Detecting Gas Leaks


I had been smelling raw gas in the heated air rising from the oven chimney ever since I hooked up the stove.

So a couple of days before Thanksgiving I got a gas leak detector (UEi Test Instruments CD100A Combustible Gas Leak Detector ) to help pinpoint gas leaks.

It’s really cool. It claims to detect gases from the following:

Acetone, Alcohol, Ammonia, Benzene, Butane, Ethylene Oxide, Gasoline, Halon, Hydrogen Sulfide, Industrial Solvents, Jet Fuel, Lacquer, Thinners, Methane, Naphtha Natural Gas, Propane, Toluene.

I first tested it by opening the fuel cap on my car. It worked! So I put it to work on my stove. It’s not a precise instrument, no where near as sophisticated as what PG&E technicians have. It provides relative comparisons of gas levels through the frequency of clicks; none to low means low levels of combustible gases. As the sniffer at the end of the hose gets closer to a leak, the click frequency increases. I like this model because the hose can be bent and shaped to fit into small spaces.

The detector confirmed there was a high concentration coming from the stove’s chimney. Under the hood the oven and broiler valve leaked a bit without being turned on. It detected high amounts of gas just above the oven and broiler pilot lights.




For the next three months while learning and adjusting gas-related things, I used the detector constantly. It did a lot to help me learn about where gas could potentially leak, raised my confidence and lowered my fears of the dangers of working with gas.

After a short time it became very apparent that a gas detector is a VITAL device to have in a home if there are gas appliances. They work far far better than a nose. When it comes to finding out if gas going where it shouldn’t and avoiding explosions, they’re great.

And when DIYing a gas stove restoration, gas detectors are essential to the job.  Many gas stove owners don’t want to or are afraid to get familiar enough with their stoves. So if you take on a previously owned vintage gas stove chances are pretty good it hasn’t been maintained well enough and should be checked carefully. Gaskets, valves, seals, vents,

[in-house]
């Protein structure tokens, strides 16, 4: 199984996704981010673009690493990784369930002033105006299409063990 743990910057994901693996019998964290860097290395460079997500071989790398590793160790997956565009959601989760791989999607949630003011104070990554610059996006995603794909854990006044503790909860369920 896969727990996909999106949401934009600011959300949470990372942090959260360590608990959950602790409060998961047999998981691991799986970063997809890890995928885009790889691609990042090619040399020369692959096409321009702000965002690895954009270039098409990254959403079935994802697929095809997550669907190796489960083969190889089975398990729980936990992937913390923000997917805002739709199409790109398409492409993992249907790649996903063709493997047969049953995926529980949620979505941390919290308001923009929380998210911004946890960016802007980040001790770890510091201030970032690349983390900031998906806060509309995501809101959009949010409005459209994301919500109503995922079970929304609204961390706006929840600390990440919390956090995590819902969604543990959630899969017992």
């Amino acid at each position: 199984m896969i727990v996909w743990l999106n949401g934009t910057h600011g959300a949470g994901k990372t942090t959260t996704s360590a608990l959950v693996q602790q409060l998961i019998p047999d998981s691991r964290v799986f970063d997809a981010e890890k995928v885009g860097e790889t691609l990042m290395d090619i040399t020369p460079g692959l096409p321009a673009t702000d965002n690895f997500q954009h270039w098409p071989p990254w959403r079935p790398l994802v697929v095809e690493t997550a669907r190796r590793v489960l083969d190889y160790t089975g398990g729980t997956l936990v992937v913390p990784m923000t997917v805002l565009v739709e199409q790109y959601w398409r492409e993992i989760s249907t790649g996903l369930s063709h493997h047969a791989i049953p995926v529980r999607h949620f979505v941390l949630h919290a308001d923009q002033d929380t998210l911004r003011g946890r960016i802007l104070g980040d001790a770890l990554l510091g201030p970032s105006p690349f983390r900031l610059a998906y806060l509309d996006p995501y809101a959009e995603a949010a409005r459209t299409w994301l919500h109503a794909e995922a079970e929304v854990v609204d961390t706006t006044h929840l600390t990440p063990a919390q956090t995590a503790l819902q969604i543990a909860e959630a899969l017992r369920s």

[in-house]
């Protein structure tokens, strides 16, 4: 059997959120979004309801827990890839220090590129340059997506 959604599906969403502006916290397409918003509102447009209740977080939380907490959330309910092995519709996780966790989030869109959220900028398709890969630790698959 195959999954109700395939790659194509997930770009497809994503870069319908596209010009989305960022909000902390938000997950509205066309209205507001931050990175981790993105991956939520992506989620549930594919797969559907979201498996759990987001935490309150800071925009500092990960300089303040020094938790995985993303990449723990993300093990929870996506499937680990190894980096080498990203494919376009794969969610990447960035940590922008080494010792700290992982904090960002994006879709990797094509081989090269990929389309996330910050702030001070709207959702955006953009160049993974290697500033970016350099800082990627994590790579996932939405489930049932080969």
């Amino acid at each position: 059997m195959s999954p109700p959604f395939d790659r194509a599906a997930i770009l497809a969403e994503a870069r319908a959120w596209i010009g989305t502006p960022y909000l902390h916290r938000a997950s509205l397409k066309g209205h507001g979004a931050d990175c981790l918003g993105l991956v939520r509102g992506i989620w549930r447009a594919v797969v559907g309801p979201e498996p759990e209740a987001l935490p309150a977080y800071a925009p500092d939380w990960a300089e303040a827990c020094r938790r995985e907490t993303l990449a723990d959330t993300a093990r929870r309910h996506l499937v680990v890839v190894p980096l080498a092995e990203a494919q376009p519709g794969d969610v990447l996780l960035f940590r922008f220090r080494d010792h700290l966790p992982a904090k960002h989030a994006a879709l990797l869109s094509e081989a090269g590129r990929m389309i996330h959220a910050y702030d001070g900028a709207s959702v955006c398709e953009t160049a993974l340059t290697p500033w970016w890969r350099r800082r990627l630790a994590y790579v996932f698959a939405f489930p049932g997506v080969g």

Sadly, the unit’s power and setting dial broke only after three months – not a good outcome for such a pricey item.  But the manufacturer stood by their warranty. They repaired the unit at no cost to me. It’s back home, working again. But I don’t use it as much, since I’ve addressed the major problems. It feels very comforting, however, to have one in the house.

4 thoughts on “Detecting Gas Leaks”

  1. We have a 1953 O&M (restored when we bought it in 1989 & used for several years). Before our move to WA from CA, it was converted from gas to propane as there is no propane in our rural area. We never used it once it had been converted and it sat unused for several years before it was installed. The first time it was ‘fired up’, flames shot out of the temperature dial/thermostat! That has been replaced. However, we have been unable to find anyone familiar with antique stoves to vet it for leaks. My husband is leery to trust it claiming there is no way to assure all leaks are located & repaired. Would like your opinion, especially if you have any recommendations for repair near the Olympic Peninsula. Thank you.

    1. It’s really no big deal to leak proof these stoves. The gas flow system is identical to plumbing. There are pipes, gaskets, seals, etc. If you have any gas-fueled appliances like stoves, water heaters, furnaces, I would very strongly recommend obtaining a hand held gas leak detector. They can be found on Amazon. Some talk about using the “bubble” test. It’s ok for major leaks, but if you want confidence that you’ve taken care to avoid uncombusted gases, use a detector.

      As far as repairs, unless something needs to be replaced, maintenance is very simple. You can do it yourself, which is worthwhile, IMHO, because if you are able to find anyone, they’ll likely charge a huge amount. I’ll be happy to walk you through anything you want to know. I would also recommend visiting the “Vintage Stove” Facebook group. There are owners and fans that will also be helpful.

  2. Pipe leading up to the oven pilot light has a pivot piece on it like on vacuum cleaners a the top of the intake hose. I am getting gas leaking from this and contemplating what it is for and how to plug it.

    Does anyone know anything about this?

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